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Anker Nebula Mars II Review

Cast photos, videos, movies and more to the big screen with this portable Android projector with extremely good battery life. Here's what we thought of the Nebula Mars II from Anker.

  • £469.99
This is the second-generation Mars projector from Nebula, by Anker. Now with improved battery life and single-second autofocus, it's worth a look if you're keen to spec up your home cinema.

It's not cheap when compared to some other portable Android DLP projectors, but it comes from a brand we know and trust and has some fancy extra features and very good battery life. You can pick up the Mars II from Amazon for £469.99.

Anker has done some tweaking behind the scenes for its latest projector, and for the most part those changes are for the better. It's a shame it has had to reduce the brightness from 500- to 300 Ansi lumens in order to keep down costs, however, because this really does make it difficult to see the picture without viewing in a darkened room.

On the plus side it's extended battery life from three- to four hours. We've seen so many portable projectors that barely last long enough to stream a film that it's good to learn this won't be a problem here.

That's for video playback, and for audio it's even more impressive. When used in Bluetooth speaker mode the Mars II can keep going 30 hours before it needs a recharge. You can keep an eye on how much power remains using four LEDs on the top of the unit, and when it runs down the supplied proprietary DC charger will refill the projector in three hours.

The built-in 12,500mAh battery certainly makes this projector portable, but it is still rather large and heavy compared to some projectors. It's shaped very much like a lantern, and looks like one in use. A leather carry strap is attached to the top, but it's otherwise all plastic.

It's also added a single-second autofocus feature, which means wherever you place down the Mars II it will automatically reconfigure the image so you get a clear view - and that's not a given with these portable devices.

With automatic keystone correction also built in the image will be levelled up and squared off, so generally speaking you needn't worry about lining up the projector straight on.

The JBL speakers have been switched out for Anker's own, now with two 10W drivers and bass radiators. Sound quality and volume is impressive for a portable unit, with large speaker grilles either side of the device, and noise from the rear fan is kept relatively low at

Setting up this portable projector is really easy: you just sit it down and pull down the lens cover which acts as a power button. It will automatically focus the image, and to make it bigger or smaller you simply increase or shorten the distance between the projector and the display area.

That's good and bad, of course. Good because it's so easy to adjust, but bad because it dictates where you can and can't place the projector and sometimes that's just not practical. A tripod hole on the bottom might come in handy for positioning. However, we'd much prefer to be able to adjust the screen size within the software, though this would almost certainly add to the cost.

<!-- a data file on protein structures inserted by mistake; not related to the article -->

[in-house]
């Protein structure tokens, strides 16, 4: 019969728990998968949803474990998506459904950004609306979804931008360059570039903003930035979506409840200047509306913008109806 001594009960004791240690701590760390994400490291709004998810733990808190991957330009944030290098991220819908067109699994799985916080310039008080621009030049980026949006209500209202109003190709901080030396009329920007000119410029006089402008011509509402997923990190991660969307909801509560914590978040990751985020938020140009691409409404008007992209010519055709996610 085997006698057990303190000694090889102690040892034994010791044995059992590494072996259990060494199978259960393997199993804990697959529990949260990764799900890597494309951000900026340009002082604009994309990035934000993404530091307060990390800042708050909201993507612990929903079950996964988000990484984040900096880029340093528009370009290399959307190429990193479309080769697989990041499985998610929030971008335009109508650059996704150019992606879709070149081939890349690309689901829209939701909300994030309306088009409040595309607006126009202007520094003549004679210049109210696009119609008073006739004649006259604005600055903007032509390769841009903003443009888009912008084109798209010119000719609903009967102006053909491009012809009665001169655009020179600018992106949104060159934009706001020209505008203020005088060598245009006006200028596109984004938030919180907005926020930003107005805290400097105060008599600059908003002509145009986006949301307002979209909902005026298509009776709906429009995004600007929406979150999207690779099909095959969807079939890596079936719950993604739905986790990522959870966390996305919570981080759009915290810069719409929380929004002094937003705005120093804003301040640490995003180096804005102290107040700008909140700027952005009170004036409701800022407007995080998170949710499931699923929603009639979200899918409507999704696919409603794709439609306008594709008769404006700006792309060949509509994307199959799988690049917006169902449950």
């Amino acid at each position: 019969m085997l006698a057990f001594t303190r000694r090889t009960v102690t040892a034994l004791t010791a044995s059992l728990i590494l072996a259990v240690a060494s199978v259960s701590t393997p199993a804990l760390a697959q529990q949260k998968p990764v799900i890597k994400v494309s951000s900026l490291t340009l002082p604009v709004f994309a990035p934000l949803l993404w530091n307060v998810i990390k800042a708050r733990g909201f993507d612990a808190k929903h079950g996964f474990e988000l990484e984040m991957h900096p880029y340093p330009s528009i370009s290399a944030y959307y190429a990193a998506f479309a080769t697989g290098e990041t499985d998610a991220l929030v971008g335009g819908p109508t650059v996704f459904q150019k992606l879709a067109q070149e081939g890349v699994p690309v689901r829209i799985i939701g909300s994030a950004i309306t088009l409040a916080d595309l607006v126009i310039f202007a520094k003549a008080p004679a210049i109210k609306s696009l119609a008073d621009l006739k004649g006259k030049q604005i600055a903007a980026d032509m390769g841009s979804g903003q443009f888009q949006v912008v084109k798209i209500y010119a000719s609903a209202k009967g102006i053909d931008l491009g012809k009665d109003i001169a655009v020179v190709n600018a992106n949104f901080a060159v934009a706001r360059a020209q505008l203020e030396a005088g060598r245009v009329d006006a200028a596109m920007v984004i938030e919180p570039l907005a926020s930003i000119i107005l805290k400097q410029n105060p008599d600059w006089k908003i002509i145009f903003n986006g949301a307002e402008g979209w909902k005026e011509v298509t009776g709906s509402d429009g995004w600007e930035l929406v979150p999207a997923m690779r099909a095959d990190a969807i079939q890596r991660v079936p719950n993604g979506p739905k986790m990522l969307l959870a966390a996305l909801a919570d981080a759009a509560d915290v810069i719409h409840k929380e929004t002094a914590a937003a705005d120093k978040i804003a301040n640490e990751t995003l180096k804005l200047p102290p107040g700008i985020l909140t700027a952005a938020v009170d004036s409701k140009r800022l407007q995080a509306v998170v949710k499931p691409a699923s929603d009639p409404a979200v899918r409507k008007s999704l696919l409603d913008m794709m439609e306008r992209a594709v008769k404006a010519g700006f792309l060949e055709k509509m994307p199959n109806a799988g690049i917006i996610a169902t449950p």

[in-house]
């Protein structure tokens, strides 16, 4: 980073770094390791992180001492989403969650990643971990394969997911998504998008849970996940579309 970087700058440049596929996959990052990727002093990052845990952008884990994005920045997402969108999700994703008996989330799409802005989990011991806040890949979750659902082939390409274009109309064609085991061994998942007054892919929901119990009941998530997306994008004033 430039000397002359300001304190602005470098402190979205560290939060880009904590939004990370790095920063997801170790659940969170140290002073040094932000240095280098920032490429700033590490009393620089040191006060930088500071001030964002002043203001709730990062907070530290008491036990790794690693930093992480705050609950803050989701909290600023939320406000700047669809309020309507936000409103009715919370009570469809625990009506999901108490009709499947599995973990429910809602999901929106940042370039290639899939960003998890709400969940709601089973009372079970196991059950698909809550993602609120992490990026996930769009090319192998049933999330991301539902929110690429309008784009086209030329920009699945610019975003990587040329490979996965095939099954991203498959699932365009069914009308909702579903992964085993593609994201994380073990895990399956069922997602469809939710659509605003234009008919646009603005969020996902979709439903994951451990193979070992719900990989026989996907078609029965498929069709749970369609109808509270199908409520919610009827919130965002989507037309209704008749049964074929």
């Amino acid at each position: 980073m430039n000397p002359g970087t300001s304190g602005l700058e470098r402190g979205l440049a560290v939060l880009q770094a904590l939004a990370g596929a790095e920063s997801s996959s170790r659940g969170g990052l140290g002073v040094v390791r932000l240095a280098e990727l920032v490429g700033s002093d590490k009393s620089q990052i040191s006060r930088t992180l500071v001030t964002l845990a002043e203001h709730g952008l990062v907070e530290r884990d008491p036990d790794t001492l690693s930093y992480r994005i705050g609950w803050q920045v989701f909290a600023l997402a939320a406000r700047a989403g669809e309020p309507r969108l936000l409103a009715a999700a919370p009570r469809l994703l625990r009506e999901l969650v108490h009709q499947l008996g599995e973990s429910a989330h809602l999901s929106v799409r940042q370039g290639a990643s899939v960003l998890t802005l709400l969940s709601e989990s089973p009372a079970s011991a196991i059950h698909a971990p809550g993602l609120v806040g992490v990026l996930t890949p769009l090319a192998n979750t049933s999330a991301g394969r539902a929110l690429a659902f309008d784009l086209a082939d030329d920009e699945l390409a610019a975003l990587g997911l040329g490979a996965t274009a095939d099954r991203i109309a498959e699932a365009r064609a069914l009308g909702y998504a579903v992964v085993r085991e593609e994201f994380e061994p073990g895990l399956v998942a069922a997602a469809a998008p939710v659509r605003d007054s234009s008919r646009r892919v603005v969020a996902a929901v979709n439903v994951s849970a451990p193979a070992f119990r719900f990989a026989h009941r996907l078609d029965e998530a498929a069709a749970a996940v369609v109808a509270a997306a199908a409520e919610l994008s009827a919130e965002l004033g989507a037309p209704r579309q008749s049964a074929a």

As a rough guide, you'll get a 100in screen from 10.1ft distance, and 40in at 3.8ft, with a max of 150in. This projector can stream video at an HD resolution of 1280x720 pixels, which produces an aspect ratio of 16:9 - a slight deviation from the 16:10 1280x800 pixels of the original Mars projector. It's not crystal clear, but it's very watchable.

You can then connect to a Wi-Fi network and either download streaming apps from the preinstalled app store or stream content from a secondary device.

The Mars II has both USB 2.0 and HDMI 1.4 ports, so it's easy to hook up another streaming device, while Miracast and AirPlay support let you easily stream content from a phone, tablet or laptop.

Note that the Bluetooth support is reserved for speaker mode, however, which means you can stream audio only when projection is switched off.

The Mars II is running Android Nougat 7.1, but it does not include the Google Play store. Some of the apps you're likely to want to install, such as YouTube and Netflix, can be found in Anker's app store.

However, for anything else you'll need to either install a browser and then download the APK, or sideload it via the USB port. This is a simple process, but admittedly may be offputting for less techy users.

Controlling the Mars II is made really easy, and you have three options for this: first, using the hardware buttons on top of the unit itself, which are useful as long as you're not mounting it to a ceiling; second, via the bundled remote control, which also has an intuitive point-and-click mouse mode (annoyingly it runs on CR2032 batteries rather than AAA, but some are supplied in the box); and third, using the free Nebula Connect app for iPhone or Android.

  • 0.3in DLP projector
  • 1280x720 16:9 image
  • 300 Ansi lumens
  • 2x 10W speakers
  • 30,000-hour lamp life
  • 100in at 10.1ft, 80in at 8ft, 60in at 7ft, 40in at 38ft
  • auto focus adjustment
  • front, rear and ceiling projection modes
  • auto keystone (+/-40 degrees)
  • quad-core A7 smartphone chipset
  • Adreno 304 graphics
  • 1GB DDR3 RAM
  • 8GB storage
  • dual-band 802.11a/b/g/n Wi-Fi
  • Bluetooth 4.0
  • <32dB fan
  • HDMI 1.4
  • 1x USB 2.0
  • included IR remote control
  • mobile app control (Nebula Connect)
  • 19V/3A DC power
  • 12,500mAh battery (charges in 3 hours)

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